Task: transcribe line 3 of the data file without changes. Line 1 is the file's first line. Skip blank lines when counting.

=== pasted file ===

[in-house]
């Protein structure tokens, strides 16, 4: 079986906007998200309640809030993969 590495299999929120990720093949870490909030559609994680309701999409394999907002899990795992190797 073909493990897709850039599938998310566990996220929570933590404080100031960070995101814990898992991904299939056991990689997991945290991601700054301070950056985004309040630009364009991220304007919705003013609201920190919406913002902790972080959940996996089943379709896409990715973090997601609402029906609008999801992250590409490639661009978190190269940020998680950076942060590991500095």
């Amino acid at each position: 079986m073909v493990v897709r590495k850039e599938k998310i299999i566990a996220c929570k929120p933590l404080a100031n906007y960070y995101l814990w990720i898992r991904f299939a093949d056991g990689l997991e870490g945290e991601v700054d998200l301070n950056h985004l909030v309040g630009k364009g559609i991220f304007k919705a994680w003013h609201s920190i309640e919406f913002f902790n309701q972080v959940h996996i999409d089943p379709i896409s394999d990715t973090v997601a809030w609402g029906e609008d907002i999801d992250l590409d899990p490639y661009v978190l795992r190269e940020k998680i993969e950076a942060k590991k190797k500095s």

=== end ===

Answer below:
């Amino acid at each position: 079986m073909v493990v897709r590495k850039e599938k998310i299999i566990a996220c929570k929120p933590l404080a100031n906007y960070y995101l814990w990720i898992r991904f299939a093949d056991g990689l997991e870490g945290e991601v700054d998200l301070n950056h985004l909030v309040g630009k364009g559609i991220f304007k919705a994680w003013h609201s920190i309640e919406f913002f902790n309701q972080v959940h996996i999409d089943p379709i896409s394999d990715t973090v997601a809030w609402g029906e609008d907002i999801d992250l590409d899990p490639y661009v978190l795992r190269e940020k998680i993969e950076a942060k590991k190797k500095s």